FIG. 1 is an elevation and illustrates the invention in simplified schematic form; and
FIGS. 2A-2C illustrate various alternative fiber cable configurations suitable for use with the invention.
With reference to FIG. 1, an embodiment of an optical fluid point level sensing apparatus is generally designated with the numeral 10. Such apparatus is particularly well suited, for example, for detecting fuel levels in an aircraft fuel tank. Although the invention is described herein with particular reference to its use in aircraft fuel tank applications, such description is intended to be exemplary and should not be construed in a limiting sense. Those skilled in the art will readily appreciate that the advantages and benefits of the invention, as will be apparent from the following description, can be realized in numerous other applications as well.
The apparatus 10 includes an optical sensor 12 and an electronics unit 14. In this particular embodiment of the invention, the electronics unit 14 may be located remote from the sensor 12, such as in an avionics bay in an aircraft. The unit 14 includes an electromagnetic energy source 16, such as a conventional light emitting diode, for example. The unit 14 also includes an electromagnetic energy detector 18, such as a conventional phototransistor or another LED, for example. Other alternatives will be readily apparent to those skilled in the art. For example, the invention is not limited to the use of any particular wavelength of electromagnetic energy. Further, the same device could be used as both a source and detector for electromagnetic energy, as taught in U.S. Pat. No. 5,149,962 issued to Maurice.
The light source 16 is optically coupled to one end of a first optic fiber cable 20. The opposite end of the cable 20 is optically coupled to the sensor 12. One end of a second optic fiber cable 22 is optically coupled to the light detector 18. The opposite end of the second cable 22 is also optically coupled to the sensor 12. Although the invention is illustrated herein as using optic fibers to couple the light source and detector to the sensor 12, those skilled in the art will appreciate that the source and detector could be disposed near or adjacent the sensor 12 if so desired, for a direct coupling therebetween. A particular advantage of the illustrated embodiment is that all the electronics can be located remote from hostile environments. For example, in a fuel tank, the sensor 12 could include only the optical elements coupled by optic fibers so that the light source and detector would not be exposed to extreme temperatures. By using only optical elements inside the fuel tank, there is no need for long electrical wiring between the sensor and the electronics, thereby reducing system sensitivity to electromagnetic interference.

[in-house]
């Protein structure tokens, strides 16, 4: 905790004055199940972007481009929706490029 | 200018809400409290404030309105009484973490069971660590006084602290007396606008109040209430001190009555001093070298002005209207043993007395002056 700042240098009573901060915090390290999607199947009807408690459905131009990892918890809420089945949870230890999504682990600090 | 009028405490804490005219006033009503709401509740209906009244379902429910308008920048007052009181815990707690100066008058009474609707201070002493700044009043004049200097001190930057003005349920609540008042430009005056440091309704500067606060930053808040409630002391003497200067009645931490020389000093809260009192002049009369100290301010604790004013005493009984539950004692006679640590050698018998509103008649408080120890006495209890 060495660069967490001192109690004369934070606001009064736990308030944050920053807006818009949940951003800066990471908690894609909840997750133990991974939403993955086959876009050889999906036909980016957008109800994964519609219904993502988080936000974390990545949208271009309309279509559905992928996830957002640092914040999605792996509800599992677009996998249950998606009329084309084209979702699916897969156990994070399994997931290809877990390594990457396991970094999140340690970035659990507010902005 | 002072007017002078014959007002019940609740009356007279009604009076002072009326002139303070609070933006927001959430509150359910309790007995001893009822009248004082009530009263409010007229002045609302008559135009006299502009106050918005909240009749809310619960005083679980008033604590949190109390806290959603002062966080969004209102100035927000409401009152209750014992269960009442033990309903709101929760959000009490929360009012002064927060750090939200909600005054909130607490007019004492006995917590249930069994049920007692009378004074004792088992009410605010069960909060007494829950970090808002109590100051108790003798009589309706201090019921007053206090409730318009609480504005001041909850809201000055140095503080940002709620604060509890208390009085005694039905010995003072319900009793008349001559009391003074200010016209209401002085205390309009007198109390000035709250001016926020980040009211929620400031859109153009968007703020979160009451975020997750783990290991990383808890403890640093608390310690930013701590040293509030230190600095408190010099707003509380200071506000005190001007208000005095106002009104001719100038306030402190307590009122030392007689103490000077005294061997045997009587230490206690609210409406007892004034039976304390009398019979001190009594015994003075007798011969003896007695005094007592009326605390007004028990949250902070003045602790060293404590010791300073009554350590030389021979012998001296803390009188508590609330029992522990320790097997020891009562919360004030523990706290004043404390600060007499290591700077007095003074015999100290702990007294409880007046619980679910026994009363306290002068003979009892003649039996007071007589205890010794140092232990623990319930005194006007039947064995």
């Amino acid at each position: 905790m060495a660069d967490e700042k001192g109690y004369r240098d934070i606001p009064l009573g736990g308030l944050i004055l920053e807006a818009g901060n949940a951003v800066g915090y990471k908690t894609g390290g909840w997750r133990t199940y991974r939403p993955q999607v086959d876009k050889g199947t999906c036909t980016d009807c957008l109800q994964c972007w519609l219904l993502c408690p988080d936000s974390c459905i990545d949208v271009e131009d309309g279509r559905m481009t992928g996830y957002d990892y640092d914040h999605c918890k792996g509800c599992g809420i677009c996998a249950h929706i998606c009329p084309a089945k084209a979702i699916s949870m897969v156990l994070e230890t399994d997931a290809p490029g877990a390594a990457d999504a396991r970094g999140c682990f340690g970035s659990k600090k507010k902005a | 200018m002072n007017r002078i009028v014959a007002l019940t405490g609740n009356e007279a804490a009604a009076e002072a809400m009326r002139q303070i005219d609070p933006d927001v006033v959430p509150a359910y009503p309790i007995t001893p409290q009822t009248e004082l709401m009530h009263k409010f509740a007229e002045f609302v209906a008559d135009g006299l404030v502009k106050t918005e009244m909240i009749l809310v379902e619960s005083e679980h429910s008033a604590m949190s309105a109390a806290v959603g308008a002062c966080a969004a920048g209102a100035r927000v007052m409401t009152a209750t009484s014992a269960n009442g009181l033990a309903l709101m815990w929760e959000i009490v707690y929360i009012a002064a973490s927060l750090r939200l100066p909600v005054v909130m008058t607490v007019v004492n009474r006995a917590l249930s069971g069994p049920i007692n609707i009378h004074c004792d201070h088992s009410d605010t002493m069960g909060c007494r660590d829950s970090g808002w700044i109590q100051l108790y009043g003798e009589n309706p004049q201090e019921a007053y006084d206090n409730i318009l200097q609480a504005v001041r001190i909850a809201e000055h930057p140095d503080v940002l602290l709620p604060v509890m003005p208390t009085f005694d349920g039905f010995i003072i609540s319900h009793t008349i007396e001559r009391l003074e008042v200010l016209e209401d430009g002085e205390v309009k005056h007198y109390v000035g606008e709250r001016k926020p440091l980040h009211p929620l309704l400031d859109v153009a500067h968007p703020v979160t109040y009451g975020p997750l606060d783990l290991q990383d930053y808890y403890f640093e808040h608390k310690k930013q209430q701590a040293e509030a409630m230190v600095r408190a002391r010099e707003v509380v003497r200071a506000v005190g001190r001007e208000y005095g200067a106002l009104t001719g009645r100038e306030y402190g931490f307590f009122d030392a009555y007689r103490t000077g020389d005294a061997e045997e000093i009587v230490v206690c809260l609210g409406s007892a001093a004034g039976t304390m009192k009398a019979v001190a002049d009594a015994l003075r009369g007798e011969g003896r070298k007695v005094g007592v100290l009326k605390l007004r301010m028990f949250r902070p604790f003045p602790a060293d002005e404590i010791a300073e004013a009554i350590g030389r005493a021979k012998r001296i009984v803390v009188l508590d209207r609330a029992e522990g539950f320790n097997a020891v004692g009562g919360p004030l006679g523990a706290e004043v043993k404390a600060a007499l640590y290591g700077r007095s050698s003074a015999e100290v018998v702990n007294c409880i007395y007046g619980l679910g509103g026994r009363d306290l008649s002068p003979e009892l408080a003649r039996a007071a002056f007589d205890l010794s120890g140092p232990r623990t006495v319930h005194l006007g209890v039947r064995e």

The electronics unit 14 can be a stand alone unit or part of an overall fuel management or avionics hardware. The electronics unit provides electrical energy to the source 16 and also detects an output characteristic of the detector 18, based on the intensity of light incident thereon. In this manner the electronics unit can determine the sensor condition as to whether the sensor is exposed to liquid or air based on the amount of light that is returned to the detector. 0f course, the apparatus 10 could also be used to detect an interface level between two liquids if so desired.
The design of the electronics unit 14 will depend on the particular application of the invention. However, as one example, a suitable electronics design is described in copending U.S. patent application Ser. No. 08/167,742 filed on Dec. 15, 1993 for OPTICAL LIQUID LEVEL SENSOR AND DISCRIMINATOR, the entire disclosure of which is fully incorporated herein by reference, and which application is owned in common by the assignee of the present invention.
The sensor 12 can be arranged to be installed in a tank or other fluid container by mounting a housing (not shown) for the sensor to a wall of the container.
The sensor 12 includes a lens 30 and a prism 40 optically coupled to the lens. A preferred lens is a Graded Index lens, or GRIN lens. A suitable lens is available from NSG, Inc., SELFOC®, as part number W1.8-.29-B2-83. In accordance with an important aspect of the invention, the lens is selected such that the light (indicated by the ray trace 20a) launched into the lens from the cable 20 bends and travels across the centerline of the lens 30 into the prism 20 so as to impinge on a first conical surface 40a. If the surface 40a is exposed to a fluid such that the light impinges on the surface 40a at an angle less than the critical angle, light will refract into the fluid such as represented by the trace 20b. If the surface 40a is exposed to a fluid (such as air, for example) such that the light impinges the surface at an angle greater than the critical angle, the light will be reflected internally as represented by the trace 20c.
The internally reflected light reflects off of an opposite conical surface 40b and re-enters the lens 30 (along the ray trace 20d). The light will again be bent by the lens across the centerline and exit the lens at a location that is different than the location that the light entered the lens from the first cable 20. The reflected light travels from the lens 30 into the second optic fiber cable 22 back to the detector.
By choosing a GRIN lens with a particular pitch, such as for example 0.29, the lens will bend the light across the centerline or axis of the lens so that the light enters and exists the lens at axisymmetric positions. This is a useful feature in the design of the sensor because the 0.29 pitch GRIN lens performs as a reciprocal lens, that is, the light emitted from any off-axis input fiber will be returned to a diametrically-opposed output fiber off-axis by a like amount, as illustrated in FIG. 1. The fibers 20,22 can be positioned axisymmetrically with respect to the center axis of the lens 30 by the use of a ferrule or other suitable means.